Council is loathe to go back on decisions they have made in good faith and based on what they believe is good information. Council needs to be careful that Staff doesn’t push items forward for their consideration without ensuring the public has been consulted with appropriate time for reflection and input.


4.3 – Leslie Panipak, resident. Re: Concerns about the garbage limits for apartments versus detached homes.

Detached residences get two bags of garbage per week, and non-detached get one. It doesn’t seem fair to me so long as the building is zoned and registered as being multi-unit (to avoid issues with informal rooming house type situations). Time to change the by-law I suspect.


5.2 – Wayne Gilbert, resident. Re: Water Services.

Resolutions and Direction to Staff

9.1.2 – Trails Master Plan Adoption. Resolution. That Council adopt the Trails Master Plan, as prepared by Plan by Design, 2015 and as attached in Schedule “A”.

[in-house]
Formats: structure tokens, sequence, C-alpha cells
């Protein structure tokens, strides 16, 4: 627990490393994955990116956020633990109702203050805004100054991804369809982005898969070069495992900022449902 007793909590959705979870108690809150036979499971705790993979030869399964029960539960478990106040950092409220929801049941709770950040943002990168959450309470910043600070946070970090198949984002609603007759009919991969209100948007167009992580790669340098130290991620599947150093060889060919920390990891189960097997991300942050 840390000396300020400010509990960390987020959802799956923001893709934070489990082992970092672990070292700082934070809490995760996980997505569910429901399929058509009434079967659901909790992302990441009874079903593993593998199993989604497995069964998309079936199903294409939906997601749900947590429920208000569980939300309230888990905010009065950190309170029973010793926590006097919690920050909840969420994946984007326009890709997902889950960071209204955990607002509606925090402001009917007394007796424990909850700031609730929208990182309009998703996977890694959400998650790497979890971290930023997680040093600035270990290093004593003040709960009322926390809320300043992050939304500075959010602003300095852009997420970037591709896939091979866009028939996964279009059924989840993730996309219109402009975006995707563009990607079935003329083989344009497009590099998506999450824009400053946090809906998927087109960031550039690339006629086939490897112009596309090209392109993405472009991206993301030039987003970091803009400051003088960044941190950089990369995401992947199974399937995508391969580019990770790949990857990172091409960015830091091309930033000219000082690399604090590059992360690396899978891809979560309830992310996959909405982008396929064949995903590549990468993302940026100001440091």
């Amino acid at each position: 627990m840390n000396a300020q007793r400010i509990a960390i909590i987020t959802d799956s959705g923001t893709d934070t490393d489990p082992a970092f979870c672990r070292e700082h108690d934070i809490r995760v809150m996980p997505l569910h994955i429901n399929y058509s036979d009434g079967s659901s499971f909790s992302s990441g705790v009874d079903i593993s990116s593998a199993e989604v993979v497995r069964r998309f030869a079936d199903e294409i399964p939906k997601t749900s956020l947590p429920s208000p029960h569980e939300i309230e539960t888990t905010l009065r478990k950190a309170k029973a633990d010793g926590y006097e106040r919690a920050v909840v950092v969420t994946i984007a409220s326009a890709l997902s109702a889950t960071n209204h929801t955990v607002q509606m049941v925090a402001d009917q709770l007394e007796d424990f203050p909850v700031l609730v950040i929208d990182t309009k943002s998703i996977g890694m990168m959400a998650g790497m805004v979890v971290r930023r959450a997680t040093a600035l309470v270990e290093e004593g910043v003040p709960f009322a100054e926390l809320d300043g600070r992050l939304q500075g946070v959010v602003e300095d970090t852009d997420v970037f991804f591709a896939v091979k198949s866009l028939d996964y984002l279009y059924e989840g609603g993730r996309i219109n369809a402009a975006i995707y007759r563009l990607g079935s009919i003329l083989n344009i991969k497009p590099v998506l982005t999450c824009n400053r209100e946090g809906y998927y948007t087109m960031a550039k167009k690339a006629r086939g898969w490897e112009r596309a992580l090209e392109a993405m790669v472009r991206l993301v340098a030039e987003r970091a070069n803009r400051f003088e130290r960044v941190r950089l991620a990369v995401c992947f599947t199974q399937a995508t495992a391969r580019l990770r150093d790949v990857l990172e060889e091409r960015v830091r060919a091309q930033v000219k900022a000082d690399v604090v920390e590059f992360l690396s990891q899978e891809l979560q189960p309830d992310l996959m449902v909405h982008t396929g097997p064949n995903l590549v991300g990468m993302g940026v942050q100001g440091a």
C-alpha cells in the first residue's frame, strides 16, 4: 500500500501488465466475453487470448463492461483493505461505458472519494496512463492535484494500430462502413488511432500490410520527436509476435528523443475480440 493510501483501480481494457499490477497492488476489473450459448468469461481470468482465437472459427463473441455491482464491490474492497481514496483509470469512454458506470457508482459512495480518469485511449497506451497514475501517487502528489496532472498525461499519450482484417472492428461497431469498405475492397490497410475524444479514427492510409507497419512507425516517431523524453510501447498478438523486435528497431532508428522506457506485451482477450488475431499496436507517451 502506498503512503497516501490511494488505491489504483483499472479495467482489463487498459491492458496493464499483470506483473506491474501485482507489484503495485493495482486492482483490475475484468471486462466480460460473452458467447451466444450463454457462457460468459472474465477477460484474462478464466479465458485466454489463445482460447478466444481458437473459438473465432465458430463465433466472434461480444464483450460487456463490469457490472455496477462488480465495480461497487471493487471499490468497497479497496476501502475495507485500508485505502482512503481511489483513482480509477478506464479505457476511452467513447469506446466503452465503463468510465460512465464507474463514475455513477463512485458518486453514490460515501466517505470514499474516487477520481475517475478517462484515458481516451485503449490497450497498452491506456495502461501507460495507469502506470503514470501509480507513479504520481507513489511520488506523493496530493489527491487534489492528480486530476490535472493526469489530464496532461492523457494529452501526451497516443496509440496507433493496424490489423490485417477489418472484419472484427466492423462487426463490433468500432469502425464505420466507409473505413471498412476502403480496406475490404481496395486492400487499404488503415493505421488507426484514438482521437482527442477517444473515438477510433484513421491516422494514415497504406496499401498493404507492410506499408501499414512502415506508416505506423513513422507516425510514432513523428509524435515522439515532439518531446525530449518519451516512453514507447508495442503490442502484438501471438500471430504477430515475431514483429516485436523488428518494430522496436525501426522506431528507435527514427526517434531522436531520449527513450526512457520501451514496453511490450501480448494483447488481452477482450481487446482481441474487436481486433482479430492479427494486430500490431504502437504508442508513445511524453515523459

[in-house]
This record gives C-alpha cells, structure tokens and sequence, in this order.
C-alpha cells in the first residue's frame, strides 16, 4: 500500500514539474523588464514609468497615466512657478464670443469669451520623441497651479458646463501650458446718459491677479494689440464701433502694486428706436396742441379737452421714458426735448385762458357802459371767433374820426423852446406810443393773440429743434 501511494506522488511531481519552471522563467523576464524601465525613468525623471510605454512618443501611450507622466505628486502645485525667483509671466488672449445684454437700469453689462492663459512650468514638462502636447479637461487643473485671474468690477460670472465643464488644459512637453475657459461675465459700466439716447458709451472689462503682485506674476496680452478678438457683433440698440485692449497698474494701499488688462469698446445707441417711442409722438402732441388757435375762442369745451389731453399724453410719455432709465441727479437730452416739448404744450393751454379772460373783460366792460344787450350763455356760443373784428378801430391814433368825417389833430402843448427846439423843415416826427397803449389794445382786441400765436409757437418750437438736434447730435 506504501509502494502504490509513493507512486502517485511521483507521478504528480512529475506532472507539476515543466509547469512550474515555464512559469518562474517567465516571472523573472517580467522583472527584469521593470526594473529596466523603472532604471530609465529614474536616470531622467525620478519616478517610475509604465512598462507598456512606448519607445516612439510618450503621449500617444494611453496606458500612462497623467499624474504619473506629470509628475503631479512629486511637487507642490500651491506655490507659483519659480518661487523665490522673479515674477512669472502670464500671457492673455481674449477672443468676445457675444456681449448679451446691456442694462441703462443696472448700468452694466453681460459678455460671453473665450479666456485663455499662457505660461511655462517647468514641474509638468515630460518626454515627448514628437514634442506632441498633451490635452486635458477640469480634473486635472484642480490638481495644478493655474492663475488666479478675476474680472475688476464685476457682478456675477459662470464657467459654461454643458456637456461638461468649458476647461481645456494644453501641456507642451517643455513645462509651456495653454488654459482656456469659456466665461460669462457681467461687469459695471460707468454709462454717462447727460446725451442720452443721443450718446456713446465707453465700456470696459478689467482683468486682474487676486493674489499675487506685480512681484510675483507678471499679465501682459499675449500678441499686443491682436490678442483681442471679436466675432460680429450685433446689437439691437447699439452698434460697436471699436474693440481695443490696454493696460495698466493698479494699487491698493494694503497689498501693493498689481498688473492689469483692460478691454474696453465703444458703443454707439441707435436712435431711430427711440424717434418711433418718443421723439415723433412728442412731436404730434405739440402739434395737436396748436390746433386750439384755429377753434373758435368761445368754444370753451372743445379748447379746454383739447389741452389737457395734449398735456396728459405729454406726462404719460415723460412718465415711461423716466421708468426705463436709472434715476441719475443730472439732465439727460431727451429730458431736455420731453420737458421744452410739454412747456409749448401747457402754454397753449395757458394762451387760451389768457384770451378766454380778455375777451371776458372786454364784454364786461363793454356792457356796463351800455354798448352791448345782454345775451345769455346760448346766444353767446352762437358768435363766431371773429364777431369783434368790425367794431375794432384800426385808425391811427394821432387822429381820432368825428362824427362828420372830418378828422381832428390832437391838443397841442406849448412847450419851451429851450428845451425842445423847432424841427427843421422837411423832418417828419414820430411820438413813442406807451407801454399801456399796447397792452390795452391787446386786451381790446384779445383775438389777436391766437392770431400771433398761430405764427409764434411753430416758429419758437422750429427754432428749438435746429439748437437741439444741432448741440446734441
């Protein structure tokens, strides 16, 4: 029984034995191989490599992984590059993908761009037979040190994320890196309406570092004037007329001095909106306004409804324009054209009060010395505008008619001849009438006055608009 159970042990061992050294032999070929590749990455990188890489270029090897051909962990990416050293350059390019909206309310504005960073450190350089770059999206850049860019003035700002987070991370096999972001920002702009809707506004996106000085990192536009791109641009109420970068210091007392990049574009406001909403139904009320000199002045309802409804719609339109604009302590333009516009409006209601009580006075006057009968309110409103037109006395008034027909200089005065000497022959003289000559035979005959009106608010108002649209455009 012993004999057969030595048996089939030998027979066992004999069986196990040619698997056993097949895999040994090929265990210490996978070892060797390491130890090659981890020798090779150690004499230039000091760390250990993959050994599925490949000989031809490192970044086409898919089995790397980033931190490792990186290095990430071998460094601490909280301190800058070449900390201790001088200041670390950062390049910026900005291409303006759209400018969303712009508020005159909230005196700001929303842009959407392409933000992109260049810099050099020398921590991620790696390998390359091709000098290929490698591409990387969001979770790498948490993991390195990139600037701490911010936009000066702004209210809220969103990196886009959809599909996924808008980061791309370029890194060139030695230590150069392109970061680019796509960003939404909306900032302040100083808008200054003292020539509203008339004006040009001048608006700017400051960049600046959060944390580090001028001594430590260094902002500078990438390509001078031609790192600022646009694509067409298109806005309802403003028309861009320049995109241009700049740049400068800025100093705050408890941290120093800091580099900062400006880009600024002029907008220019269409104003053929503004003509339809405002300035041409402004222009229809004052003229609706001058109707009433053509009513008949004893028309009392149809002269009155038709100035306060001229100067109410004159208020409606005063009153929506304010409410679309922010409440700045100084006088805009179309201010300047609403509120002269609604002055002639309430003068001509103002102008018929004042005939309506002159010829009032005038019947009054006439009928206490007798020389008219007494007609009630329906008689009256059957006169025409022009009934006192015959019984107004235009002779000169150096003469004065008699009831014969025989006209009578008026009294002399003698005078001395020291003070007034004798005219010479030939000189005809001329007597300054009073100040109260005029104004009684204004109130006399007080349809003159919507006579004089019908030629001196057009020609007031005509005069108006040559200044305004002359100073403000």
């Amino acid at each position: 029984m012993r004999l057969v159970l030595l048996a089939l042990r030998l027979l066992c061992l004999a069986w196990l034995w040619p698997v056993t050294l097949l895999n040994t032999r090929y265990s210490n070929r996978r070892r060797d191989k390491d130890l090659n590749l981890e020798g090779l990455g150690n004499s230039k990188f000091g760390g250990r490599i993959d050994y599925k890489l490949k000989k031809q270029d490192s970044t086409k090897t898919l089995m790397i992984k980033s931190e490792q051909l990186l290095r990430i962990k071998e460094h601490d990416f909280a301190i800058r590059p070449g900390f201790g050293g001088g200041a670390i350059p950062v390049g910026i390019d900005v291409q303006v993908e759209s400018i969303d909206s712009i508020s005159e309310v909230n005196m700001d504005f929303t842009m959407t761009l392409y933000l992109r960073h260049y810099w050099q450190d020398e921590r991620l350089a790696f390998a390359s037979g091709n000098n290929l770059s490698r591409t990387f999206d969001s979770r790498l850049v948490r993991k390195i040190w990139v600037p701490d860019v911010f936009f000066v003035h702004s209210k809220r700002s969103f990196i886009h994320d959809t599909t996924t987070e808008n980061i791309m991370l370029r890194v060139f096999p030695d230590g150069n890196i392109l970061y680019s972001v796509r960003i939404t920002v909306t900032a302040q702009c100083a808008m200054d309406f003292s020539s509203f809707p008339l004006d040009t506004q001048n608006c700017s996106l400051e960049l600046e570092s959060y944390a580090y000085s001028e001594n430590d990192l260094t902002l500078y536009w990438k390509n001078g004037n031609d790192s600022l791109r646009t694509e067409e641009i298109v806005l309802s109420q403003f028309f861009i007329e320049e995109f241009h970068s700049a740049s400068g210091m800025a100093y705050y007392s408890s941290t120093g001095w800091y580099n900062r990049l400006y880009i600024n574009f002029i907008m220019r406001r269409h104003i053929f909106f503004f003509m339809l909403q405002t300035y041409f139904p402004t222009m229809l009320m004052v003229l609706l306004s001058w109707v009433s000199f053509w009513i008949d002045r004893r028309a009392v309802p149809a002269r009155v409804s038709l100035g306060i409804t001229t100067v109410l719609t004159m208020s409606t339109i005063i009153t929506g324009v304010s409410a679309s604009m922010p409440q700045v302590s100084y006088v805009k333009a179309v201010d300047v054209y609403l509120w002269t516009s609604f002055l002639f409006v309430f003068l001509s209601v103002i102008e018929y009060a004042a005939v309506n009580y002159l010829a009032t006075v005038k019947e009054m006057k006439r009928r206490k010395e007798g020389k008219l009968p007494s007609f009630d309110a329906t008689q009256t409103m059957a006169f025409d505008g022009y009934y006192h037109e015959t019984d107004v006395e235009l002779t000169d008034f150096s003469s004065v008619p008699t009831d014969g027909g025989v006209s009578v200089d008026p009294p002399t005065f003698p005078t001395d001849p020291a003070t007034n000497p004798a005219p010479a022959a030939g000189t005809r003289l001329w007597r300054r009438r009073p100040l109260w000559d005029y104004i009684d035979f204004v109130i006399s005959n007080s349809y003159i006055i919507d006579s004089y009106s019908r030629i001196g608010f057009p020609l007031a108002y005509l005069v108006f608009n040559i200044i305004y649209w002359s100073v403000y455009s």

So how do you feel about the plan? Oh, you haven’t seen the plan, have you? A search of the Town’s website does not find the plan. It seems you need to have been a committee member to have access to the plan prior to it’s inclusion in Tuesday’s council package. And even then you need to be getting the full council package to understand the implications. Overall I think it’s a good plan, but I have one issue. It is a plan for Parry Sound trails, that is supported by Parry Sound taxpayers, but puts Parry Sound residents at a disadvantage relative to our neighbouring communities. How so? The plan recommends that ATV access through Parry Sound be permitted to connect the ends of the Park to Park Trail. That’s great and an important step forward. It means a resident of Seguin, can get on an ATV at their home, ride through Parry Sound and get to the trail that runs to Killbear Park. And a McDougall or Carling resident can hop on their ATV and ride through Parry Sound to connect to the Park to Park Trail that leads to Algonquin Park. But a Parry Sound resident will be required to trailer their ATV to either McDougall or Seguin to be able to get to use these trails. We will pay for issues related to ATV traffic in town, which is acceptable from my perspective, but we will not be able to get the benefits of being able to ride from our homes to get on the designated throughway in Parry Sound to get onto the trails. That seems wrong, wrong, wrong. Let’s not throw out the positive of ATV access through Parry Sound, rather let’s make sure Parry Sounder’s are not the disadvantaged. Will be reduced to a population of people on mobility scooters? FYI – I do not have an ATV, and I am a board member of the Park to Park Trail Association. My position is independent of the association.